Alternative Fruit and all other Homunculus Media productions are as green as can be. We have green energy from 100% renewable sources, no gas, and no company or personal vehicles. We do our recycling and we even feed the birds. But hang on, we are digital media, surely it's a lot easier to be green if you produce a digital product. You of course are completely right. We did have it easy, in fact we were green before it was cool. It may be a cutesy way of neglecting all the pioneers who came before her but the Greta Thunberg effect is making a positive difference. Let's not look a gift horse in the mouth here, she's pretty cool in our book. And brave, too. How can those businesses who have vehicles and factories, paper-trails and leaflets, get on the green boat? We can't stop climate change but we can stop making it worse, if we could only do what we all can to change what is there to change. I'm sure we will be making CO2 and other greenhouse gasses in decades to come but how many? Can we reduce them? Can we clean up the filthy air that people are being forced to breathe? We need pioneers and path-beaters to get us there.
In Vienna can be found the Friedensreich Hundertwasser Institute. One of the area's top museums, the Institute houses the largest collection of the artist's work in the world. The artist and photographer also had a hand in designing the building itself. His quirky surrealism making itself known in the very core of the architecture, it's probably only natural for this venue to explore how going greener can be achieved. For years now, the museum has annually displayed the works of four invited photographers which uncover various ecological issues. A disparity was found though, in which the gallery explored and preached yet was not doing all it could to go greener itself. This has now changed.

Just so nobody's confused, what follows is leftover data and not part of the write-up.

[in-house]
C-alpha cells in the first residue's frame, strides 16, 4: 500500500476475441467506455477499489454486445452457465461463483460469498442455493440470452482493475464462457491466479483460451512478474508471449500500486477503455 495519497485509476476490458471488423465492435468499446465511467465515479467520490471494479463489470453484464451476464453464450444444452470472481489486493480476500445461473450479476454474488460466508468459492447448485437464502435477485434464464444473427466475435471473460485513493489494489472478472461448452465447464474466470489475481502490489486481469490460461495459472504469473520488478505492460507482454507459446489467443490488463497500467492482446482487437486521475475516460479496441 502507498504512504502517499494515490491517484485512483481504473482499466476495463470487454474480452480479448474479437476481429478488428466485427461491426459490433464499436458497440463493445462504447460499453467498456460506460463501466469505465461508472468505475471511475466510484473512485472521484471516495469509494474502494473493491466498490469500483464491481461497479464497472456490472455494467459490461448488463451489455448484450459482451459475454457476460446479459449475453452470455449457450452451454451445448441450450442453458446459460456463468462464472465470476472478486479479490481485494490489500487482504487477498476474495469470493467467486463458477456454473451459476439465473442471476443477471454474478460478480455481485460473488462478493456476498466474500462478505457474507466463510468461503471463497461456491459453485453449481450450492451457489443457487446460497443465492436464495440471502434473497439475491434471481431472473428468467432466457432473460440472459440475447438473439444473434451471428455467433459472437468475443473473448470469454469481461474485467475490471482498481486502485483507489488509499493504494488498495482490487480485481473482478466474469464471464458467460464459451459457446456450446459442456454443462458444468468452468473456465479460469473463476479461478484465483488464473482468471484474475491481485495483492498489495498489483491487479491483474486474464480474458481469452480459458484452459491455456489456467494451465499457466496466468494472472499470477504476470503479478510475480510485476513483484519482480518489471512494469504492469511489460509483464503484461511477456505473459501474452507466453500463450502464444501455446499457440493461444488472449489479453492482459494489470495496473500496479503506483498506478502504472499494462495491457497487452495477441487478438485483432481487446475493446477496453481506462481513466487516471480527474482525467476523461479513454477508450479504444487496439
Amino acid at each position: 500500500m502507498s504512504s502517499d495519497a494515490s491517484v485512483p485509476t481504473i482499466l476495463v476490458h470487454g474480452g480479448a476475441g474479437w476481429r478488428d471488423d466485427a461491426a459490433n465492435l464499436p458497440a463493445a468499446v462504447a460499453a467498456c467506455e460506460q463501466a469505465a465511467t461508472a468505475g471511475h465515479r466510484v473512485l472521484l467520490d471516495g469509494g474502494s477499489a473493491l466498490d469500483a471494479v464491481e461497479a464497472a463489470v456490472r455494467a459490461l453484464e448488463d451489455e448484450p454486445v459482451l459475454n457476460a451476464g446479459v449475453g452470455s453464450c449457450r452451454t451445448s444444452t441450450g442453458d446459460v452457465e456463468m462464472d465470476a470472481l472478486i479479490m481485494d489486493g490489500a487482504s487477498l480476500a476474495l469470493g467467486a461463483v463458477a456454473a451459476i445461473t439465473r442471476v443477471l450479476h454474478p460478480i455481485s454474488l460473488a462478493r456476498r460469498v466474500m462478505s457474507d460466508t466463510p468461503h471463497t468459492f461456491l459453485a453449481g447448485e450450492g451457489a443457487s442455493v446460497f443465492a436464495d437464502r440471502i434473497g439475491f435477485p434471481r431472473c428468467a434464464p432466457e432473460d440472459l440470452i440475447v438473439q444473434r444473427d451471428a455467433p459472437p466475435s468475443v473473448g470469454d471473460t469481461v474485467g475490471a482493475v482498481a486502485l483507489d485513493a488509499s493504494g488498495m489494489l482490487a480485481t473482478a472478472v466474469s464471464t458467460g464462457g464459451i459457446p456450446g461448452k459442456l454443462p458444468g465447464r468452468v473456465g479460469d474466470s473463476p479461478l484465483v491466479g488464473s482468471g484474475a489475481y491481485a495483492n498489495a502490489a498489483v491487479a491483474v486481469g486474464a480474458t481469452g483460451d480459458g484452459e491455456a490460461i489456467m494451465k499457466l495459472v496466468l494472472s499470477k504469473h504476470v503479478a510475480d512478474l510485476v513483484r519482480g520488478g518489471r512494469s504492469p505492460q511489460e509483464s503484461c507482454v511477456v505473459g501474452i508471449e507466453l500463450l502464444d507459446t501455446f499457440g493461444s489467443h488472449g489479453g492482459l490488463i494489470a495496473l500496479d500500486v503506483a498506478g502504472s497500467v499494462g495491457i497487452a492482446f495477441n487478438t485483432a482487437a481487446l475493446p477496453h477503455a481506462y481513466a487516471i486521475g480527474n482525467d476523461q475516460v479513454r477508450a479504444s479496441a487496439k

After finding their way through the minefield of protocol and method, it got to a point where the Institute felt they had achieved a suitable standard of environmental responsibility. When they went to apply for a stamp of approval, which is given to businesses when they show themselves worthy, it was found that museums had no guidelines for how to attain one. This entire industry had been forgotten, perhaps because it was assumed they already did their bit. We know now that we can't assume this and so a seal of approval could be something of value.
To solve this problem, the Friedensreich Hundertwasser Institute teamed up with the Austrian Museum Association and the Austrian Environmental Institute to form a draft set of criteria. This has led to other Austrian museums also seeking the official seal of green thinking. For an organisation like a museum the carbon footprint is held up for the majority in what the visitors do as well as visit. Do they eat a meal, do they buy products, do these things cost carbon? When they hand out leaflets are they recycled? Every function of the museum experience had to be “deep greened” in order to fit the strict criteria set by the authorities. And rightly so, it's clearly something of high importance.
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